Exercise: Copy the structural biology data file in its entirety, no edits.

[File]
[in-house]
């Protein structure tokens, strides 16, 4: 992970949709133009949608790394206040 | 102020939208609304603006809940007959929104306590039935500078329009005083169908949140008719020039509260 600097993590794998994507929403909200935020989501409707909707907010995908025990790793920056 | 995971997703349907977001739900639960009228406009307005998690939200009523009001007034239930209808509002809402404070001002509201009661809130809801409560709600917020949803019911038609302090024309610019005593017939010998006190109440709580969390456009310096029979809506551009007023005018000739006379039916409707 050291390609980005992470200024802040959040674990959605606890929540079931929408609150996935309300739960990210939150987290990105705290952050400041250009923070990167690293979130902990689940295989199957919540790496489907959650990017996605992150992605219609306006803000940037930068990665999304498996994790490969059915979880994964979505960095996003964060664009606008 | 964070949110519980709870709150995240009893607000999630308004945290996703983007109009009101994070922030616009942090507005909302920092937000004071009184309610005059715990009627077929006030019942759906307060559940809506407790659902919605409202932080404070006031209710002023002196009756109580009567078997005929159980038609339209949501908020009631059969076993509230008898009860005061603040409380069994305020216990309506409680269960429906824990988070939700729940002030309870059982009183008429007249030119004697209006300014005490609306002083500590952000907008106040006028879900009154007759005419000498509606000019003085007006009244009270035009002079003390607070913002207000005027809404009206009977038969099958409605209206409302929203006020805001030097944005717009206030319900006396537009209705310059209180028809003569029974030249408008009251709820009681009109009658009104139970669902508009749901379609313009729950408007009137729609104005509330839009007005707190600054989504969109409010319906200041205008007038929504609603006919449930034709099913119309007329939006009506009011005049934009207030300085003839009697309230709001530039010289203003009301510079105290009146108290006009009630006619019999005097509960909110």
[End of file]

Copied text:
[in-house]
């Protein structure tokens, strides 16, 4: 992970949709133009949608790394206040 | 102020939208609304603006809940007959929104306590039935500078329009005083169908949140008719020039509260 600097993590794998994507929403909200935020989501409707909707907010995908025990790793920056 | 995971997703349907977001739900639960009228406009307005998690939200009523009001007034239930209808509002809402404070001002509201009661809130809801409560709600917020949803019911038609302090024309610019005593017939010998006190109440709580969390456009310096029979809506551009007023005018000739006379039916409707 050291390609980005992470200024802040959040674990959605606890929540079931929408609150996935309300739960990210939150987290990105705290952050400041250009923070990167690293979130902990689940295989199957919540790496489907959650990017996605992150992605219609306006803000940037930068990665999304498996994790490969059915979880994964979505960095996003964060664009606008 | 964070949110519980709870709150995240009893607000999630308004945290996703983007109009009101994070922030616009942090507005909302920092937000004071009184309610005059715990009627077929006030019942759906307060559940809506407790659902919605409202932080404070006031209710002023002196009756109580009567078997005929159980038609339209949501908020009631059969076993509230008898009860005061603040409380069994305020216990309506409680269960429906824990988070939700729940002030309870059982009183008429007249030119004697209006300014005490609306002083500590952000907008106040006028879900009154007759005419000498509606000019003085007006009244009270035009002079003390607070913002207000005027809404009206009977038969099958409605209206409302929203006020805001030097944005717009206030319900006396537009209705310059209180028809003569029974030249408008009251709820009681009109009658009104139970669902508009749901379609313009729950408007009137729609104005509330839009007005707190600054989504969109409010319906200041205008007038929504609603006919449930034709099913119309007329939006009506009011005049934009207030300085003839009697309230709001530039010289203003009301510079105290009146108290006009009630006619019999005097509960909110």